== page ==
The application of quality of life (QOL) measurements, as identified and defined by other articles in this supplement, has little current significance for the vast majority of managed care organizations. Without demonstrated effectiveness of these measurements in real world clinical settings, managed care organizations will not require their application in contracts or provide incentives for their use.
Several well-established staff or group model Health Maintenance Organizations (HMOs) with ties to academic medical centers or involvement in health services research are formally involved in application and evaluation of QOL instruments. The challenge for those academicians and clinicians who believe that use of QOL measurements can lead to improvement in patient well-being and outcomes is to reach a consensus on a set of valid instruments and to convincingly demonstrate the cost effectiveness or cost utility of those instruments.
Purchasers of health care benefits, both public and private, are demanding that the aggregate costs increase at a rate no greater than general inflation. In several competitive markets with high levels of managed care penetration, the price paid by some group purchasers (eg, California Employees Public Retirement System) for HMO coverage for employees and/or retirees has actually declined.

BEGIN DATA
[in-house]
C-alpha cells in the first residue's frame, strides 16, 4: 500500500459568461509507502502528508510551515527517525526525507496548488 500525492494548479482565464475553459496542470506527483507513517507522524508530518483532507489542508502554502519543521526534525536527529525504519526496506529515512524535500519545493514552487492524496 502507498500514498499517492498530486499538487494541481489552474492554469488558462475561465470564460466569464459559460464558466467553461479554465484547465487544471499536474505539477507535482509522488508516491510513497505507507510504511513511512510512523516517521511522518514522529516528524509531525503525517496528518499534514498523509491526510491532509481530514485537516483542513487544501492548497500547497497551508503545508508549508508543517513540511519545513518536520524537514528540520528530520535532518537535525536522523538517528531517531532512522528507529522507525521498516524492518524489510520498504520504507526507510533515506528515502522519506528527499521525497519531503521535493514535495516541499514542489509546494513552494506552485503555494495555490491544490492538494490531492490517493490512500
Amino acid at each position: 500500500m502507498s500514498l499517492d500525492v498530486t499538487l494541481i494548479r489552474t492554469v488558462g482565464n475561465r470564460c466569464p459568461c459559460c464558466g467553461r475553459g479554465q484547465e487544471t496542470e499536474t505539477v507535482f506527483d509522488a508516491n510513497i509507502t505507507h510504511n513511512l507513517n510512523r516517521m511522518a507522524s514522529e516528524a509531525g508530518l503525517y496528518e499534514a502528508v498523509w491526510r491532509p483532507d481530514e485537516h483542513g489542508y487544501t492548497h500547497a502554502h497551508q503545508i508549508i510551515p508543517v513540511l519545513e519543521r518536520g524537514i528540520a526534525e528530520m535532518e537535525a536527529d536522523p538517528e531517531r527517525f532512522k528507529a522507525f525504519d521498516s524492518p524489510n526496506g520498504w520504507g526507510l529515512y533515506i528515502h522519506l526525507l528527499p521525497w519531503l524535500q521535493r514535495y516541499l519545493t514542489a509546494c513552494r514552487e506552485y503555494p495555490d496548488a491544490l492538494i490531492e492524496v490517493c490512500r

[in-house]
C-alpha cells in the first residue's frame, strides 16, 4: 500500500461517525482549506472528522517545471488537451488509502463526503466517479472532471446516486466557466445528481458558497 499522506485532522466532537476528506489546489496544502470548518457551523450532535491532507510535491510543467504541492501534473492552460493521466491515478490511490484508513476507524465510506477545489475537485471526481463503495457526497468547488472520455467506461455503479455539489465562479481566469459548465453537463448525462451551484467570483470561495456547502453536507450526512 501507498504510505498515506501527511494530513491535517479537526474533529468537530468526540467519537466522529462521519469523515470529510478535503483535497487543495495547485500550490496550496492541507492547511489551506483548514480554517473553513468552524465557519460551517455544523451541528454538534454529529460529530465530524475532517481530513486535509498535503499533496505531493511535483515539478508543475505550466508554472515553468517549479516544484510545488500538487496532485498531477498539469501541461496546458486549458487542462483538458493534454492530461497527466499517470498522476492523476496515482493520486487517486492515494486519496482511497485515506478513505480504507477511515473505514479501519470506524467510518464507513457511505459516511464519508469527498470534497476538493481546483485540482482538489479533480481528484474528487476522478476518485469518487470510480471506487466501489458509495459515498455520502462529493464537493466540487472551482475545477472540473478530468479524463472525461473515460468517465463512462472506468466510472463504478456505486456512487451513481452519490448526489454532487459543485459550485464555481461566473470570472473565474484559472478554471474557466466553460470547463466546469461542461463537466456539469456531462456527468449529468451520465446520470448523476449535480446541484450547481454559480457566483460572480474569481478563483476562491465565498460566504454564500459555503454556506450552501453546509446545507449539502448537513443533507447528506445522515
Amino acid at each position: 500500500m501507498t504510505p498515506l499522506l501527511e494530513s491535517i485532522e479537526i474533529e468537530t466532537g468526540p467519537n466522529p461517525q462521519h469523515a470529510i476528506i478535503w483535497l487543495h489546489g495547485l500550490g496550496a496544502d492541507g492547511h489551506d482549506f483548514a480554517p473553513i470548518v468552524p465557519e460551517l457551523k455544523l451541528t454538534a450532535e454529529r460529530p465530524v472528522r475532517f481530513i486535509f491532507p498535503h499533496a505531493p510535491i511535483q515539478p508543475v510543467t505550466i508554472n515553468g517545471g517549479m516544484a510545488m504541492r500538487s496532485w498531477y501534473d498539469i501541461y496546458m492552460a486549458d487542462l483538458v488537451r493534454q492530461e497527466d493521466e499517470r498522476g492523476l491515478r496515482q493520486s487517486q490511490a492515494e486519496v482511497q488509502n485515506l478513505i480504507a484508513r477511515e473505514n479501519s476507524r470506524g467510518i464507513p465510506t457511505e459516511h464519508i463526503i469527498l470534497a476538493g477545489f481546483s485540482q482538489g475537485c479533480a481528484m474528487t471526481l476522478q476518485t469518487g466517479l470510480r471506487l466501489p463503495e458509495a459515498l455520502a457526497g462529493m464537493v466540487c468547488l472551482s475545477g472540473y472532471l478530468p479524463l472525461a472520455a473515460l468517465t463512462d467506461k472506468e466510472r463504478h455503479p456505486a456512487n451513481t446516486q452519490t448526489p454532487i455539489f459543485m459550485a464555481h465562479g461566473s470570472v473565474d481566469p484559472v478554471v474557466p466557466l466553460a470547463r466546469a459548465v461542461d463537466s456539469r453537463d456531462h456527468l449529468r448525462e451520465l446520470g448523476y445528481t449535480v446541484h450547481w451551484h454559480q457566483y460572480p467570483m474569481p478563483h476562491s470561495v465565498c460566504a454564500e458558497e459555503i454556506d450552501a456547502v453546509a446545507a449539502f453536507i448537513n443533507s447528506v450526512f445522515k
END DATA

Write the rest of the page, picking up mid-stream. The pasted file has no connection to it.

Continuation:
Concomitantly, group purchasers of health care, and the individuals who then make a selection from among two or more choices of insurance plans, are evaluating plans based upon a variety of published report cards or rating systems that seek to differentiate plans based on certain aspects of quality of care and service. Examples include the Health Employees Data Information Set  (HEDIS 2.5), which provides comparative measures of HMO plans for several primary preventive services, retina examination for diabetics, and rates of low birth weight or very low birth weight infants, and the National Committee for Quality Assurance (NCQA), an HMO accreditation organization .
Managed care organizations are being evaluated for their ability both to control health care costs and to provide quality care and service. Thus, plans must devise financial incentives and quality standards for physicians and other providers to achieve both these aims. Insofar as QOL measures in oncology or other disciplines are successful in assisting providers to make better clinical decisions, which take into account patient preferences and lead to greater patient involvement, then managed care organizations will seek out providers or institutions that employ those measures.
Eddy proposes a set of principles for guiding decision making related to resource allocation for health services . These principles are based on the premise that the financial resources available to provide health services and medical care to populations are limited. If one holds to this premise, as I do, then decisions regarding individual patients cannot be divorced from the broader context of their impact on a particular population being served (eg, a Medicaid program in a particular state or the population covered by one HMO) or on society as a whole.